Ankara should continue to tread that fine line. The North Caucasus is another sore spot. Ankara has strong historical links to the region given that Turkey has long been home to its diaspora communities. More recent exiles, many of which are Salafi Muslims known as muhajirs , now live in Turkey after having been driven out of their homes because of their faith. For years, Russia and Turkey had upheld an implicit bargain. Turkey would remain neutral regarding the conflict in Chechnya in return for Russia downgrading its ties to the Kurdish insurgency, the PKK. Since , successive Turkish governments have denied supporting Chechen separatists.
Turkish companies have done business in Chechnya despite being subjected to forms of pressure and extortion by the republican leadership. Cooperation at the level of security and law enforcement has been rudimentary, both before and after the reconciliation. Turkish police have arrested suspects based on information from Russia, apprehending 99 Russian attempting to join ISIS in Hide Footnote But Turkish authorities rarely extradite muhajirs that Moscow claims have links to militant groups in Russia, instead sending most Russian nationals to third countries.
About 3,, citizens of the Russian Federation are believed to be fighting in Syria and Iraq.
Many of them have passed through Turkey. Hide Footnote It points to individuals recruited in Turkey into jihadist movements, including, for example, Akhmed Chatayev, a Chechen thought to have masterminded the Istanbul airport attack, as well as the militants who carried out the strike, who were nationals of Russia, Uzbekistan and Kyrgyzstan. Hide Footnote The main suspect in the April St.
Petersburg metro bombing was an ethnic Uzbek from Kyrgyzstan who had spent time in Turkey. Turkish authorities, on the other hand, tend to look favourably on the muhajirs and have granted some political asylum. Moreover, Turkish authorities suspect the involvement of Russian security services in the assassinations in Turkey of prominent Chechens. The vast majority of muhajirs are non-violent. Hide Footnote Community activists claim that Russia has often blacklisted and pressed criminal charges against Russian nationals residing in Turkey without conclusive evidence.
Hide Footnote Russian law enforcement agencies pressure Turkish authorities to hand over people on its list, in accordance with a December agreement to cooperate on criminal matters. Continued Russian efforts to pressure Turkey into cracking down on the muhajirs will likely remain a thorn in the side of bilateral ties.
Ankara can be expected to make sporadic arrests and deportations but stop short of fully meeting Russian demands. It is better, too, for the countries of the Black Sea and the South Caucasus regions that Russia and Turkey are no longer locked in confrontation. They disagree in Ukraine, particularly over the status of Crimea and the Crimean Tatars. While both Moscow and Ankara were careful not to fuel the latest flare-up over Nagorno-Karabakh, their interests in the South Caucasus nonetheless conflict and their weapons supply and deployment intensify a build-up in an already heavily militarised region.
Nor have they found common ground on the question of the Russian Muslim diaspora in Turkey. Optimally, improvements in overall relations would lay the groundwork for Russian-Turkish cooperation that could bring greater stability to the Black Sea region, help repair relations between Armenia and Azerbaijan, and improve the plight of Crimean Tatars.
Turkey could provide further aid to the Crimean Tatars; Russia could allow it to do so. While there are important obstacles to having Russia and Turkey seize the opportunity to create such a virtuous cycle, they should at a minimum prevent regional conflicts from derailing bilateral cooperation. To rebuild trust and avert open conflict, they should coordinate de-escalation, exchange intelligence and designate representatives to open a new channel between their leaders. For nearly two centuries and despite their fierce geopolitical competition from the Levant to Iraq and the Caucasus, Turkey and Iran have kept the peace between themselves, compartmentalised growing energy and commercial relations and even cooperated regionally when their interests converged.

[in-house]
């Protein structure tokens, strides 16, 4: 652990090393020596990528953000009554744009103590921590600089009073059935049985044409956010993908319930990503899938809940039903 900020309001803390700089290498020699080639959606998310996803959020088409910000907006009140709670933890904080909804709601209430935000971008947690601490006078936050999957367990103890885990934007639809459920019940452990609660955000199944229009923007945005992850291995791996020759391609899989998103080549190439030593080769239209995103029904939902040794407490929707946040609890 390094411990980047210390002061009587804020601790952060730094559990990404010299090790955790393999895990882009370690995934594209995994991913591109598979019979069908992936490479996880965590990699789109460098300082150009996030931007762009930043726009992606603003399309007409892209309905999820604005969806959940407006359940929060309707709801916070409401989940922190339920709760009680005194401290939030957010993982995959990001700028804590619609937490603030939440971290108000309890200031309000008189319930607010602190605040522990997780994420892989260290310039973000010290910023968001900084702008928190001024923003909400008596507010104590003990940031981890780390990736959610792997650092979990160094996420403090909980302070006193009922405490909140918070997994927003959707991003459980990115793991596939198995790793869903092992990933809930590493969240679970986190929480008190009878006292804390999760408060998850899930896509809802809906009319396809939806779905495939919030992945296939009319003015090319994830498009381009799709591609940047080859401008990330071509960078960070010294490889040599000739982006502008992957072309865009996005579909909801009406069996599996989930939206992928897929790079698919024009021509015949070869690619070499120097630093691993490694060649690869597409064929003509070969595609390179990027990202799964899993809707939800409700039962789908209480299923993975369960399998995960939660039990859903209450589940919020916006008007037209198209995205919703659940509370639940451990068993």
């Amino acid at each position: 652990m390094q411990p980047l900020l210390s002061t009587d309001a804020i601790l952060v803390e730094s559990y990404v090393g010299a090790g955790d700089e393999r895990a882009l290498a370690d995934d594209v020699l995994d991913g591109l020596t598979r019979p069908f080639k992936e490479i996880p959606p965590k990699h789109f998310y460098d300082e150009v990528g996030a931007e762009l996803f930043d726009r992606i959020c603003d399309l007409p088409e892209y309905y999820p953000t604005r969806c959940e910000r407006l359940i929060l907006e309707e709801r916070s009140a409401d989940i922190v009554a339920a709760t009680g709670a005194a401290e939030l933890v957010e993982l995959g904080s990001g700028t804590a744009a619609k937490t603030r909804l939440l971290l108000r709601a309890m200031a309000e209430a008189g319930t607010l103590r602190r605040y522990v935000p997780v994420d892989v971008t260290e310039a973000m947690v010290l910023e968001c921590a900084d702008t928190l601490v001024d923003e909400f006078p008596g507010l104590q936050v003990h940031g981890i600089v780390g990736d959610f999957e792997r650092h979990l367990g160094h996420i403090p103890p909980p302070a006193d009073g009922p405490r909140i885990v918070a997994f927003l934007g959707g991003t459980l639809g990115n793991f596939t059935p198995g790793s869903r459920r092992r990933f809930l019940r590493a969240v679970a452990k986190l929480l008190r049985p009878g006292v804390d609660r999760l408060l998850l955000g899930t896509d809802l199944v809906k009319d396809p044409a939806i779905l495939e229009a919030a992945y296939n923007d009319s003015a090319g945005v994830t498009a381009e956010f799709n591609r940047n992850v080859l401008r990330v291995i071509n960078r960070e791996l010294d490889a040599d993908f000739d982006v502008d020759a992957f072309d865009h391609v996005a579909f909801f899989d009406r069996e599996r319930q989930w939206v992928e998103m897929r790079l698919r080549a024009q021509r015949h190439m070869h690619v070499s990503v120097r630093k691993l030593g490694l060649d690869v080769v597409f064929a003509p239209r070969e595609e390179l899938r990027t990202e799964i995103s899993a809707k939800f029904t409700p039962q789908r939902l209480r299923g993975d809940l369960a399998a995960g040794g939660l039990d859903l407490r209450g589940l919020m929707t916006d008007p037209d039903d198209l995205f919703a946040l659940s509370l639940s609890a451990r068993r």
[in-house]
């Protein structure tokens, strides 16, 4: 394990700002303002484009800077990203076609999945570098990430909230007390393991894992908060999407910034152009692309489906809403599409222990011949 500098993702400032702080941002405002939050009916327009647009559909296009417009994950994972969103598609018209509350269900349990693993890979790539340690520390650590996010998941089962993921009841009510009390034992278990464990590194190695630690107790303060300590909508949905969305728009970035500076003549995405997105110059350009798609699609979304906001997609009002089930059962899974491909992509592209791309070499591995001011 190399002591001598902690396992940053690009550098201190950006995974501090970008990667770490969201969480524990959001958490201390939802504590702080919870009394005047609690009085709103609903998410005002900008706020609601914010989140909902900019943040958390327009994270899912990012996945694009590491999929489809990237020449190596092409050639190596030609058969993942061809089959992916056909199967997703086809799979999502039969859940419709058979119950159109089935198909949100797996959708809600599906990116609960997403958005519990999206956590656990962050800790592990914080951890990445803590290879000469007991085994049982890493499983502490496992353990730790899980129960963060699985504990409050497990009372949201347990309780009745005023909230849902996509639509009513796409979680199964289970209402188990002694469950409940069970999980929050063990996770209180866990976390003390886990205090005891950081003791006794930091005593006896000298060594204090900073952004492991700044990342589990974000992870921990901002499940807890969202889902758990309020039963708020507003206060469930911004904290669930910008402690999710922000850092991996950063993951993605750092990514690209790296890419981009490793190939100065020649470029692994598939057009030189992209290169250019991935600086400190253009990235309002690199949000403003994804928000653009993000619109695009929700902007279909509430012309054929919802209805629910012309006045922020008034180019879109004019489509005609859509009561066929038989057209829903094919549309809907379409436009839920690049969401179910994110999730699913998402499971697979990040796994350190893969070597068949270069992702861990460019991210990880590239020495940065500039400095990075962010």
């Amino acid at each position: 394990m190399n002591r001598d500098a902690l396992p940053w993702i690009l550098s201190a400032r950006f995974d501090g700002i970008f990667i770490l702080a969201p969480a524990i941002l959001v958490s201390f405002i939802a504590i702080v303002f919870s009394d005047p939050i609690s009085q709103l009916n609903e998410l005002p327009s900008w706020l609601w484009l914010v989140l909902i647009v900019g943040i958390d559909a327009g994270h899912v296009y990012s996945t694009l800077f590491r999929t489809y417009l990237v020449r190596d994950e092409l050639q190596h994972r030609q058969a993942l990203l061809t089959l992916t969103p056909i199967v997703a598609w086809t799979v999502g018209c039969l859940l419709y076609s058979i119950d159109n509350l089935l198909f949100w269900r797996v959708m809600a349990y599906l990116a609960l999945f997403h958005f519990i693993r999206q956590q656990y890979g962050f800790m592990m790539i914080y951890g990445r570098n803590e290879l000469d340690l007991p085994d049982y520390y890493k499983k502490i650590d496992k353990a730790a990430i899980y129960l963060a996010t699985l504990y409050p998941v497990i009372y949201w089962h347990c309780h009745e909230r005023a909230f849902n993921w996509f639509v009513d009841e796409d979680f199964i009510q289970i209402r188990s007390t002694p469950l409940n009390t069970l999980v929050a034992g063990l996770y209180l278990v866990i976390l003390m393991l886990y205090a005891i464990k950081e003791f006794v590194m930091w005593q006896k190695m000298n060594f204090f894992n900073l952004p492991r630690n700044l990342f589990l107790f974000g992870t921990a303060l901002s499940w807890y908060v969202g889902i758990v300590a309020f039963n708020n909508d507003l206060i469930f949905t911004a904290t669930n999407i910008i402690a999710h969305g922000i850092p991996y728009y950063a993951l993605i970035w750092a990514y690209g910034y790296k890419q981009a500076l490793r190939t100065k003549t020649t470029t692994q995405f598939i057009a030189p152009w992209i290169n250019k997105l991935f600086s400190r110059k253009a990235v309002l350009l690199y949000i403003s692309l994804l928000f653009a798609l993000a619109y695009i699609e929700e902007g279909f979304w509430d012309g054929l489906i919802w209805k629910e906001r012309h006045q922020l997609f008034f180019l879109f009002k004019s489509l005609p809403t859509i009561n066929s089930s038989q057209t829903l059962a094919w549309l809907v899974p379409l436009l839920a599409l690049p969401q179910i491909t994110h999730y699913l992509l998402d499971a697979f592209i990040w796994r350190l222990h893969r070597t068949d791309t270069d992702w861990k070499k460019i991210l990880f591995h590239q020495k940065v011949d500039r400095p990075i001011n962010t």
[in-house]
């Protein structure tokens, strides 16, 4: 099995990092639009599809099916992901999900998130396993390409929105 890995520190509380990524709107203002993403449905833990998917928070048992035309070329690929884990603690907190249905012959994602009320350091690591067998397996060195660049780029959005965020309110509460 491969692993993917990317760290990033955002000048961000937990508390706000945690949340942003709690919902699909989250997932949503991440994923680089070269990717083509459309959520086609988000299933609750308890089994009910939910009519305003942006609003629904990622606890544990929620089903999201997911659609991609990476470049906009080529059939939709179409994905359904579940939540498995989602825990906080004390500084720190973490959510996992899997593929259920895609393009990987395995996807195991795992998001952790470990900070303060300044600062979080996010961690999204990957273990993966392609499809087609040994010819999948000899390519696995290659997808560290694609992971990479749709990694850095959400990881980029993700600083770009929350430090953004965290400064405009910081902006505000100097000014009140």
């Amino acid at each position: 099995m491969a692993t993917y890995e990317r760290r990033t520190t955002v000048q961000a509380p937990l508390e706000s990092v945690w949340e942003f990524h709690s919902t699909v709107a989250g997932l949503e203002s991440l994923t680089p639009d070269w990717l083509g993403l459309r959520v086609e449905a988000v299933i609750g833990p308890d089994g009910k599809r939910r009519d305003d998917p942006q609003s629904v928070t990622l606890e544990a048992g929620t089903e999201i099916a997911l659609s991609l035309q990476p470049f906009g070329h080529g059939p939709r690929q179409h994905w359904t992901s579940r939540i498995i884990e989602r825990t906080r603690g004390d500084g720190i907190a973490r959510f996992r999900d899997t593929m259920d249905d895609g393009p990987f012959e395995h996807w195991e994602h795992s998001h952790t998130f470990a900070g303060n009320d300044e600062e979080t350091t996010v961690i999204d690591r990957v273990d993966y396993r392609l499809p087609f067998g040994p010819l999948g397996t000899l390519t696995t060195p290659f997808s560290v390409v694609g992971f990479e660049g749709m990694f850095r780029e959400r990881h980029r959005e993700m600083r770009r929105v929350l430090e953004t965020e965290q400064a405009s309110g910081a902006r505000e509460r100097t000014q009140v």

Yet today, while their economies are increasingly intertwined, a profound disagreement over core interests in Iraq and Syria is putting these two former empires on a collision course. It is not too late for a critically needed reset, but only if both recognise their fundamental interest in reversing course and taking steps that allow them to manage their differences peacefully, as they have done for almost years. As their officials and diplomats attest, Turkey and Iran generally concur on the strength of the relationship they have carefully nurtured during a long history of cohabitation.
Their inability to accommodate each other has the potential to undermine or even undo their strong ties. The dynamics instead point toward deepening sectarian tensions, greater bloodshed, growing instability across the region and greater risks of direct — even if inadvertent — military confrontation between them where their spheres of influence collide.
The possibility that an Iranian-made drone killed four Turkish soldiers in northern Syria on 24 November , as Ankara alleges, points toward perilous escalation. To reverse course and avoid worse, they need to overcome mutual mistrust.
To this end, and as a pressing priority, they should establish a channel for continuous high-level negotiations over their regional postures. The pace of such meetings as have been held has been problematic: periodic senior encounters lasting one or two days, followed by relatively long periods of diplomatic vacuum that tend to be filled with escalation of proxy wars and one-upmanship.
If they do this, and to demonstrate seriousness and goodwill, the governments should also take confidence-building steps, from more intelligence cooperation to coordinated de-escalation where conflict is most acute. In northern Iraq, Iran might thus offer as a first step to rein in Shiite militias deployed in Ninewa governorate, even as units nominally accountable to the Iraqi prime minister in his capacity as commander-in-chief, in return for Turkey agreeing to withdraw its tanks and other heavy weapons from the area.